The latest National Wildlife Federation report on wildlife and fisheries shows that as many of a third of America’s species are critically endangered. The New England brown trout in the eastern half of the country is only 10 percent of what it used to be. 17 different state wildlife agencies are working to restore them. Preserving aquatic life is vital, and no time is more important than it is now.
There are many different methods of protecting fish and wildlife. Many groups such as the United States Fish and Wildlife Service, Trout Unlimited, Bass Unlimited, and many others are working to create suitable ecosystems and habitats. Water quality, forage fish, aquatic insects and spawning grounds are part of their overall approach to preserving aquatic life. Marine conservation is the focus of other groups such as NOAA, Ocean Conservancy and Oceana. You will balance trade and recreational needs, assess ocean health, and set legal lengths and daily limits.
In short, fish protection means we need to catch more fish. Anglers work hard to make sure fish and wildlife protection is successful. Some of us collect rubbish along the banks, others work with stakeholders to create habitat. Others raise awareness and earn money so that these fish and wildlife protection groups can fund research or political lobbying. When we buy equipment, our purchases fund the sport fish restoration program, and 100 percent of that funds go towards preserving aquatic life across the country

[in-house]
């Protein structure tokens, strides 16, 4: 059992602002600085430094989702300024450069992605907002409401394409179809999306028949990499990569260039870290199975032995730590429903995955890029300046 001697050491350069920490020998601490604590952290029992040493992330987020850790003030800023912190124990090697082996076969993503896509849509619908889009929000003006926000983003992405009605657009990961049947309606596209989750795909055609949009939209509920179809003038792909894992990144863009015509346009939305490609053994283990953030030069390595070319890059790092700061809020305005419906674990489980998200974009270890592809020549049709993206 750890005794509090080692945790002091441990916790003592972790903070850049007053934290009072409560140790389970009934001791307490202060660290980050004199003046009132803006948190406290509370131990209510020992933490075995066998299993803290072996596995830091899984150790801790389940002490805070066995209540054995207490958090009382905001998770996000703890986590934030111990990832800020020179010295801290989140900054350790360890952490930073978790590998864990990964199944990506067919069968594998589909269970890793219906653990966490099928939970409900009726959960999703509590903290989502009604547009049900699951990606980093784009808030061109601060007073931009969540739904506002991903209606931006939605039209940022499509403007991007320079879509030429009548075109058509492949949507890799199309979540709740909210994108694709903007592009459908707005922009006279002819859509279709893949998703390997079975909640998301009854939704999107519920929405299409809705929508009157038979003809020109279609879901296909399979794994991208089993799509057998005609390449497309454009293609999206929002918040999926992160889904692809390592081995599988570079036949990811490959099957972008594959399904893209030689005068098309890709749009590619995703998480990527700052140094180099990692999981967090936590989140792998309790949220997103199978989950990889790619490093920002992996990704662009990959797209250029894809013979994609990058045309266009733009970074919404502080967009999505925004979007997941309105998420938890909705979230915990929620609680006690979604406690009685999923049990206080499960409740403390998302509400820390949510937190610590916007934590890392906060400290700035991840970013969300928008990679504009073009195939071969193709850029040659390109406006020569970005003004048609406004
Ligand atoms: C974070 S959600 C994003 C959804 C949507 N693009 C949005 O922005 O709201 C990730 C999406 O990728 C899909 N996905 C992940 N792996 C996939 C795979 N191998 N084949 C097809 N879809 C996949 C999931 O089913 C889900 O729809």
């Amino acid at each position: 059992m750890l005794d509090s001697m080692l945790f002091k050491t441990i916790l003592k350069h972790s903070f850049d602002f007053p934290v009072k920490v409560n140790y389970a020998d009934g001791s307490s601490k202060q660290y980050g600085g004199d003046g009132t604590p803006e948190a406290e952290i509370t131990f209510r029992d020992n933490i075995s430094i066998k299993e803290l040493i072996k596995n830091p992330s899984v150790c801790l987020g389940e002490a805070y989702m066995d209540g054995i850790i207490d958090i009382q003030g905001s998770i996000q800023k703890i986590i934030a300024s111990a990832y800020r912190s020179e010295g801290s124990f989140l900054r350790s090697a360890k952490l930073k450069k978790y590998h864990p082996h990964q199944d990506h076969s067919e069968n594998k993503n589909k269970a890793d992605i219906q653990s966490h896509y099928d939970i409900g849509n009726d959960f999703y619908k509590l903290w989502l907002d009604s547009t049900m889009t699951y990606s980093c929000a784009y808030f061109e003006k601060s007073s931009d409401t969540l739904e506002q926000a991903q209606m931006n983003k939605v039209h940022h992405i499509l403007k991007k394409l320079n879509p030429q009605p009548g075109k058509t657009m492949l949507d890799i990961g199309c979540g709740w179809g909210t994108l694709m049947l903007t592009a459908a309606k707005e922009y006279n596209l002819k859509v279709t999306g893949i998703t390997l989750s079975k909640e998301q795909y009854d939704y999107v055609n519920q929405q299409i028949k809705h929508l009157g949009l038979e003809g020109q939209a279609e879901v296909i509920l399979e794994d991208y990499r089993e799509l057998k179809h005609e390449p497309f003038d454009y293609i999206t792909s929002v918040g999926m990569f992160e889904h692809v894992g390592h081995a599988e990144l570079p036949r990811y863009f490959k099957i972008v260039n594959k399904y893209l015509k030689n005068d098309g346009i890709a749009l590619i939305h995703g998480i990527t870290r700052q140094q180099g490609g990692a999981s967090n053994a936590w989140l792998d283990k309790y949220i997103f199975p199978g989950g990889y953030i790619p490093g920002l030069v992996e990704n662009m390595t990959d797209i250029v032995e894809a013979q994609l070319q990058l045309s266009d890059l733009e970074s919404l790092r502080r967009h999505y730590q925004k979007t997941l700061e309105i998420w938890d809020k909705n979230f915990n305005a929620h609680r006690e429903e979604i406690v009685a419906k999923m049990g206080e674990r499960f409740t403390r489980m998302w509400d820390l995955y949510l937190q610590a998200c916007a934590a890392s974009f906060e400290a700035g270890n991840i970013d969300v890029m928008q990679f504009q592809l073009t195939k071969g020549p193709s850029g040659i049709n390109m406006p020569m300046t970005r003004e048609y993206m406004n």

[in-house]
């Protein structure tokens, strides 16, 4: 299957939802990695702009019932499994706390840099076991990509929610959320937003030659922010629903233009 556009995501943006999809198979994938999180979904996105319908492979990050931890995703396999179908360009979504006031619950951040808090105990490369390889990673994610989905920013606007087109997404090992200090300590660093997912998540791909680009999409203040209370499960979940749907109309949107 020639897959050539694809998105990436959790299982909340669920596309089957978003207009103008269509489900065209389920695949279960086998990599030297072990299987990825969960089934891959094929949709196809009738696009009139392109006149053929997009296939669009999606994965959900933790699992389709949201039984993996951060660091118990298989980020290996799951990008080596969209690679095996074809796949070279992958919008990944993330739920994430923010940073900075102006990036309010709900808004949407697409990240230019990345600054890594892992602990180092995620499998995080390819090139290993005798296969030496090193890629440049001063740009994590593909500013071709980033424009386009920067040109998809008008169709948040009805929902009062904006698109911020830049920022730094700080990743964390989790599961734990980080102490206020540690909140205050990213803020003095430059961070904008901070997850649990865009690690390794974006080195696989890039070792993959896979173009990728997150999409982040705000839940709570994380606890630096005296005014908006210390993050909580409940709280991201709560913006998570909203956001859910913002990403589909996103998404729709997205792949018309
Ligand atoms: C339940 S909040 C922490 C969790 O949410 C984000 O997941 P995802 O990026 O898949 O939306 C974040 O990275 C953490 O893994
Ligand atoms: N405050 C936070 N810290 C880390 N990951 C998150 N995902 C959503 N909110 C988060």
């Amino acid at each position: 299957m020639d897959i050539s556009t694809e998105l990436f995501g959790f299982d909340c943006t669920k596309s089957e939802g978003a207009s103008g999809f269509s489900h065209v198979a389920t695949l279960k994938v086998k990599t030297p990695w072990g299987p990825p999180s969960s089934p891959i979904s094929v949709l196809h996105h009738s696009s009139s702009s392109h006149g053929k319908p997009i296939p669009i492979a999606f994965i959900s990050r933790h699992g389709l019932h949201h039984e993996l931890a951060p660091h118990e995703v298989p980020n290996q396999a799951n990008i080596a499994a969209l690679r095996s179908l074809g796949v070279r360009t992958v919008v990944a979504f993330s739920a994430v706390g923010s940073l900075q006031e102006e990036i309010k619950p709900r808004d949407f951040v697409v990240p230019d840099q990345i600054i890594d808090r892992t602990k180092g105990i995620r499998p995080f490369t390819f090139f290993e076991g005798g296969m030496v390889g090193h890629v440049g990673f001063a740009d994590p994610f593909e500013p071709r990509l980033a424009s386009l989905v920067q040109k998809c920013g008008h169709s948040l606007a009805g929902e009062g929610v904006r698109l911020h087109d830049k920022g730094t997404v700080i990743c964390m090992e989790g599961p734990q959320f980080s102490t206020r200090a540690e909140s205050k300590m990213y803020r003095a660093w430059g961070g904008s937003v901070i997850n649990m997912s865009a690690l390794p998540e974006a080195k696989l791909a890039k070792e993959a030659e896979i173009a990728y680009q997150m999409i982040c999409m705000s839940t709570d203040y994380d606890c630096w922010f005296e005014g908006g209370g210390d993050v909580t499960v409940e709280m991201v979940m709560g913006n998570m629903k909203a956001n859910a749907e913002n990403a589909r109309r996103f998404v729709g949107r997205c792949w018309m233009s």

But I preach to the choir. They are all anglers that are part of the solution. What we need is help and support from non-fishermen and women. Perhaps the best way to get them interested in fish and wildlife conservation is to get them fishing and boating. Once you’ve decided on our favorite sports, you’ll want to do whatever it takes to make them flourish. And remember that by purchasing your fishing license you are protecting, preserving and improving the sport of fishing today and for future generations.
Tom Keer is an award-winning writer living on Cape Cod, Massachusetts. He is a columnist for the Upland Almanac, a contributing writer for Covey Rise magazine, a contributing editor for Fly Rod and Reel and Fly Fish America, and a blogger for the Recreational Boating and Fishing Foundation’s Take Me Fishing program. Keer is a regular contributor to over a dozen outdoor magazines on topics including fishing, hunting, boating, and other outdoor activities. When not fishing, Keer and his family hunt highland birds over their three English setters. His first book, A New England Coast Fly Fishing Guide, was published in January 2011. Visit him at www.tomkeer.com or www.thekeergroup.com.